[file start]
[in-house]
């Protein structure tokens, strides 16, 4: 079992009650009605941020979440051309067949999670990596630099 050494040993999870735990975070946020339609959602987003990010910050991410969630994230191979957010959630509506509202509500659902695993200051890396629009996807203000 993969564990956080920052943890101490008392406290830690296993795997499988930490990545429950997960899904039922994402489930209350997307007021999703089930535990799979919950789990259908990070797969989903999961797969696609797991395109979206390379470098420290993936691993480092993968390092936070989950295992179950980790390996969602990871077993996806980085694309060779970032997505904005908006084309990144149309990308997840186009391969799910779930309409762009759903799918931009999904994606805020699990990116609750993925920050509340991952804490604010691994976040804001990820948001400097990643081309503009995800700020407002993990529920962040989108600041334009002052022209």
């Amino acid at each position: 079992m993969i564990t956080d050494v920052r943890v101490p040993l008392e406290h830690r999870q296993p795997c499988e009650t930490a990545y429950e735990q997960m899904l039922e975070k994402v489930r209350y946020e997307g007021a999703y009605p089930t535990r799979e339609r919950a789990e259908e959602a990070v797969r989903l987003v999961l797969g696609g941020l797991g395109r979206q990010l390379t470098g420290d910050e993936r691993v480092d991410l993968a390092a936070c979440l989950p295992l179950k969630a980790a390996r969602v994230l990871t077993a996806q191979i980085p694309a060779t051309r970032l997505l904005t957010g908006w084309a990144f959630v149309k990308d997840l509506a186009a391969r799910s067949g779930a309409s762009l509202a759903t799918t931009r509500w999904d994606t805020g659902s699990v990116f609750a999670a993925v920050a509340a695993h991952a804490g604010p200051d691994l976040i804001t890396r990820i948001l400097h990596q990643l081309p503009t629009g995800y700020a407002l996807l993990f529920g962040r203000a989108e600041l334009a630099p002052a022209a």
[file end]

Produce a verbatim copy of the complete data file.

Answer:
[in-house]
């Protein structure tokens, strides 16, 4: 079992009650009605941020979440051309067949999670990596630099 050494040993999870735990975070946020339609959602987003990010910050991410969630994230191979957010959630509506509202509500659902695993200051890396629009996807203000 993969564990956080920052943890101490008392406290830690296993795997499988930490990545429950997960899904039922994402489930209350997307007021999703089930535990799979919950789990259908990070797969989903999961797969696609797991395109979206390379470098420290993936691993480092993968390092936070989950295992179950980790390996969602990871077993996806980085694309060779970032997505904005908006084309990144149309990308997840186009391969799910779930309409762009759903799918931009999904994606805020699990990116609750993925920050509340991952804490604010691994976040804001990820948001400097990643081309503009995800700020407002993990529920962040989108600041334009002052022209």
């Amino acid at each position: 079992m993969i564990t956080d050494v920052r943890v101490p040993l008392e406290h830690r999870q296993p795997c499988e009650t930490a990545y429950e735990q997960m899904l039922e975070k994402v489930r209350y946020e997307g007021a999703y009605p089930t535990r799979e339609r919950a789990e259908e959602a990070v797969r989903l987003v999961l797969g696609g941020l797991g395109r979206q990010l390379t470098g420290d910050e993936r691993v480092d991410l993968a390092a936070c979440l989950p295992l179950k969630a980790a390996r969602v994230l990871t077993a996806q191979i980085p694309a060779t051309r970032l997505l904005t957010g908006w084309a990144f959630v149309k990308d997840l509506a186009a391969r799910s067949g779930a309409s762009l509202a759903t799918t931009r509500w999904d994606t805020g659902s699990v990116f609750a999670a993925v920050a509340a695993h991952a804490g604010p200051d691994l976040i804001t890396r990820i948001l400097h990596q990643l081309p503009t629009g995800y700020a407002l996807l993990f529920g962040r203000a989108e600041l334009a630099p002052a022209a």